My own creativity has gone through a lot of change in the last couple of years, and I wanted to explore what it means to be creative through my blog. It’s kind of like my own journal in a way. I often tap into some of the comments made by those I’m interviewing because they strike a personal chord with me, and share my thoughts in the introductions to the interview responses.

Aberration Nation has been praised by acclaimed authors Anneli Rufus, Antwone Fisher, Margaret Weis, Marya Hornbacher, Terri Cheney, Marisa Acocella, Melissa Walker and Susan Cheever.

CODY: Does your new novel, Centerpieces, follow along in this same theme? Tell us about it.

PRZEKOP: Yes, to some degree, Centerpieces focuses on accepting who we are, but the theme is spun towards the idea of being yourself rather than what other folks want you to be. I poured a lot of my thoughts and emotions related to my corporate career in the pharmaceutical industry versus my creative desires into the novel. Here’s the premise:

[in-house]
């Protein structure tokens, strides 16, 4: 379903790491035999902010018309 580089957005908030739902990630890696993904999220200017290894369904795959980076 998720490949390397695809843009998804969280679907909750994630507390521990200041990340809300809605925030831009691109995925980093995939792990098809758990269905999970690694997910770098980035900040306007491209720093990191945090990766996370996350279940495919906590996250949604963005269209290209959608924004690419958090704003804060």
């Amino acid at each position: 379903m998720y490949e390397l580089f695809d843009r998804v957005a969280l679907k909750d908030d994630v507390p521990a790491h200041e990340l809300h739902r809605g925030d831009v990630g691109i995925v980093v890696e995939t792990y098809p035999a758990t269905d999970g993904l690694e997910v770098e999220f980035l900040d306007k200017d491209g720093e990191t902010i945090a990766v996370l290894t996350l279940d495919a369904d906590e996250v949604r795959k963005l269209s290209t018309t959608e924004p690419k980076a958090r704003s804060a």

What if Vincent van Gogh faked his death in 1890, changing his identity forever? Imagine if he somehow managed to walk the streets of Manhattan in 2010, a charismatic yet lonely pharmaceutical executive longing to paint? How would he survive, and what price would he ultimately pay to gain back what he’d lost? Overshadowed by the world’s largest pharmaceutical company, Van Gogh’s secrets emerge in 2010 Greenwich Village, New York amidst a bizarre bookstore, strip clubs, art galleries, brownstones, and Starbucks ad nauseam. Two extraordinary brothers and two very different women struggle to carve out unique identities in a world where middle age is the beginning of the end, and forever takes on a whole new meaning. Where corporate puppets and dreaming immigrants pass in the hallowed burning halls of Ellis Island.